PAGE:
A Time/CNN poll published in Time Magazine July 7, 2002, found that 4% of American adults consider themselves vegetarians, and 5% of self-described vegetarians consider themselves vegans. This small-sampled poll may suggest that 0.2% of American adults are vegans. A 2000 poll suggested closer to 0.9% of the USA' adult population may be vegan.
Modern veganism in context
Veganism as a secular movement is a modern idea, as a reaction to the exploitation of nature, including imposing unnecessary suffering on non-human animals. Although it can be seen as a minor and localised reaction to the excesses of the developed world, the principles behind it can be found in much older ethical/religious doctrine of the East, such as Hinduism, Buddhism or Jainism. (See the discussion of 'Ahimsa' elsewhere on this page, and in Wikipedia).
Much stricter forms of diet have been followed for thousands of years by adherents of Jainism, and a restricted diet is an integral part of their religious doctrine, which promote non-suffering. Jain monks usually follow a much stricter form of veganism where they eat only fruits and beans so that they can avoid indirect killing of plants. They abstain from eating root plants such as garlic, onion and potatoes because it requires one to kill the plant. Stricter Jains also abstain from walking on grass. In fact, some Jains have been known to starve themselves to death in order to avoid harming any living creature or plants. There are even those who wear masks over their mouths and noses to avoid any possibility of breathing in tiny insects.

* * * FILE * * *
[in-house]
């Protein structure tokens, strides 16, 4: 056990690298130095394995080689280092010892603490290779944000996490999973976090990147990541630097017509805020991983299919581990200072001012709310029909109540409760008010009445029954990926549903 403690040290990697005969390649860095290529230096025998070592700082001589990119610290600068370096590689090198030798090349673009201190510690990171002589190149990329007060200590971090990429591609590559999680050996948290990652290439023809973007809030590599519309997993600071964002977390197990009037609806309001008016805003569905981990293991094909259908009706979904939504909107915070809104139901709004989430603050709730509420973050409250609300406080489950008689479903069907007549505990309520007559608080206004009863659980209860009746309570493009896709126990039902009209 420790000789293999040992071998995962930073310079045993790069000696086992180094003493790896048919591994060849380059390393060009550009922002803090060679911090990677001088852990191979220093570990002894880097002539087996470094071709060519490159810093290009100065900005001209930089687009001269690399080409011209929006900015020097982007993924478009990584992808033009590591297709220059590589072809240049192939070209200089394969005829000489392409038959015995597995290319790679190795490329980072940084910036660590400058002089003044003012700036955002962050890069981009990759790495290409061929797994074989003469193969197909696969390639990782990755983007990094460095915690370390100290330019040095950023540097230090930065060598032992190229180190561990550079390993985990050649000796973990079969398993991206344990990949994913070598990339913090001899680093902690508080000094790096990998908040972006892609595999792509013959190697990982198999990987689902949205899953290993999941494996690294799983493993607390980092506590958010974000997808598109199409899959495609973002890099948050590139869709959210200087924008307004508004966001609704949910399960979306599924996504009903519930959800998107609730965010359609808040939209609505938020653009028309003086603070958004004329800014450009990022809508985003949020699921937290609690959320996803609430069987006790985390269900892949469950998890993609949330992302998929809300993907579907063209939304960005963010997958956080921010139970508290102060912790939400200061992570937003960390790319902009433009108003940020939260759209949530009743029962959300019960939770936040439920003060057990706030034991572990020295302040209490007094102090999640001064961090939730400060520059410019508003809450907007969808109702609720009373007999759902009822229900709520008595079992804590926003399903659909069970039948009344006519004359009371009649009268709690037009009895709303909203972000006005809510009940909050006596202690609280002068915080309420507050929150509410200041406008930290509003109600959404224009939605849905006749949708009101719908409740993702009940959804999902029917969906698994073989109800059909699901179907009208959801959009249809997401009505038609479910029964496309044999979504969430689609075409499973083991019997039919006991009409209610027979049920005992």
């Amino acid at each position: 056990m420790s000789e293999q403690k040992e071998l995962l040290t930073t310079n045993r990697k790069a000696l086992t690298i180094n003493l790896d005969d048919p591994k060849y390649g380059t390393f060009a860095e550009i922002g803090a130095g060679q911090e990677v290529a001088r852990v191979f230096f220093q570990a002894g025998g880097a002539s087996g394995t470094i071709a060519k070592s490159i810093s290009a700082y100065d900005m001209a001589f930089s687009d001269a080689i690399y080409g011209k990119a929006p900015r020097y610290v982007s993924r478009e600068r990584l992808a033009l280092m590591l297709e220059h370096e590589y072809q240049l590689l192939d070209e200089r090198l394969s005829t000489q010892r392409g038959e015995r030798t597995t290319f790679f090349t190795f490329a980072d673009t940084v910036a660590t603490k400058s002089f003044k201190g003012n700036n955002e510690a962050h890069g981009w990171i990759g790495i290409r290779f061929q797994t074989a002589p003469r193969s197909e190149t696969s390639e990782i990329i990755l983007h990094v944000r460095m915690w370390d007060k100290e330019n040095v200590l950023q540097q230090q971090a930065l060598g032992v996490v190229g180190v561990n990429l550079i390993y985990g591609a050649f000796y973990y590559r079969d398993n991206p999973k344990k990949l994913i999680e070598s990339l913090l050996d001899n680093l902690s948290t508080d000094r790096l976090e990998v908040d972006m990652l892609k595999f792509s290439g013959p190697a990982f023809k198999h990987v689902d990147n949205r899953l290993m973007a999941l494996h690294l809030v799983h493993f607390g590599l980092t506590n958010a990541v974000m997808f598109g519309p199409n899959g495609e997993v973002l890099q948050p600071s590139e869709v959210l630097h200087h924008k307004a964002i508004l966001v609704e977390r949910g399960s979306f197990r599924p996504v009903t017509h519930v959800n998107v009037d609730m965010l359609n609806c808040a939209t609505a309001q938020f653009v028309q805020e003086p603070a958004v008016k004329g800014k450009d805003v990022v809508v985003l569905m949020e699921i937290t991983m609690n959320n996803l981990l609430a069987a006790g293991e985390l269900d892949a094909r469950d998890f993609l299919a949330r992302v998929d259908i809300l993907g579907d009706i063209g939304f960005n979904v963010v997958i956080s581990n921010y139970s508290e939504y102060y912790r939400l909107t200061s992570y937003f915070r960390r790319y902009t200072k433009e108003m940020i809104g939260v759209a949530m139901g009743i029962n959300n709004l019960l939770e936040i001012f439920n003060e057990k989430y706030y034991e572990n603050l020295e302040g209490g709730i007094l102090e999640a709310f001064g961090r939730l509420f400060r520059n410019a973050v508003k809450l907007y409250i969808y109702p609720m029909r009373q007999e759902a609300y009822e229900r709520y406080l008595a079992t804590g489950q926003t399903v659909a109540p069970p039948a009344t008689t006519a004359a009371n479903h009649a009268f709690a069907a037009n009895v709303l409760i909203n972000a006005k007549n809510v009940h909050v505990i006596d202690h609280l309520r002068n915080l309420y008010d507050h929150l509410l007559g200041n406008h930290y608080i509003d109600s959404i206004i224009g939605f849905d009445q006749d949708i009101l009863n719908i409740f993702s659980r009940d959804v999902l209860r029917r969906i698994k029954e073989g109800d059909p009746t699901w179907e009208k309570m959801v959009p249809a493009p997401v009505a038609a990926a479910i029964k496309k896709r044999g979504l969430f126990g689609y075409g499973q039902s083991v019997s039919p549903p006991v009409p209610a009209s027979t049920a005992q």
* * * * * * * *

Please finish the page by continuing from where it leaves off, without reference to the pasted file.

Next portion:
Secular veganism is pretty much unheard of in most parts of the world. In most parts of developing countries, meat and animal products used to be a minor part of the diet. Because raising animals for food takes up far more resources than the raising of crops, regular consumption of animal products has historically been limited to the wealthy; this has, in turn, led to animal products becoming "aspirational foods", desirable because of their expensiveness. This situation has begun to be reversed by the rising standard of living in these countries and the associated "westernisation" of their cultures. In many of wealthy countries, the greatest volume of animal products is eaten by the poor, health problems associated with over-eating are on the rise across the world, and so are serious environmental problems. Consequently, there is a small but growing awareness of the health and environmental benefits of a vegetarian diet, mainly amongst the wealthy and well-educated. Many - though not all - vegans hope to encourage others to examine cultural norms and come to their own considered ethical codes and philosophies. One interesting example is provided in the case of African-Americans who chose in the 1960s to express their concept of Black Power through the conscious choice of healthy vegetarian diets; rejecting the traditionally animal-heavy forms of 'soul food' in favour of an African-inspired vegetarian soul food was a potent form of empowerment. This politically and health-based veganism is enjoying a renaissance amongst African-Americans, with a number of politically savvy hip-hop artists spreading the word. This movement hopes to educate African-Americans of all socio-economic backgrounds on the health, environmental, and political dimensions of food: an inspiring example of veganism as an integrated and organic philosophy of life. Socrates, a vegan himself (in ancient Greece, "vegetarian" implied the abstinence from all animal products), said that "The unexamined life is not worth living", and this attitude is often found amongst secular vegans.
There are several diets often thought of as similar to veganism, though there are significant differences, including the aforementioned fruitarian/fructarian diet, raw foods, and the macrobiotic diet. There are also numerous religious groups that regularly or occasionally practice a similar diet, including some sects of Buddhism, Hinduism, and Jainism, as well as some Christian sects such as the Eastern Orthodox church and the Seventh-day Adventist Church.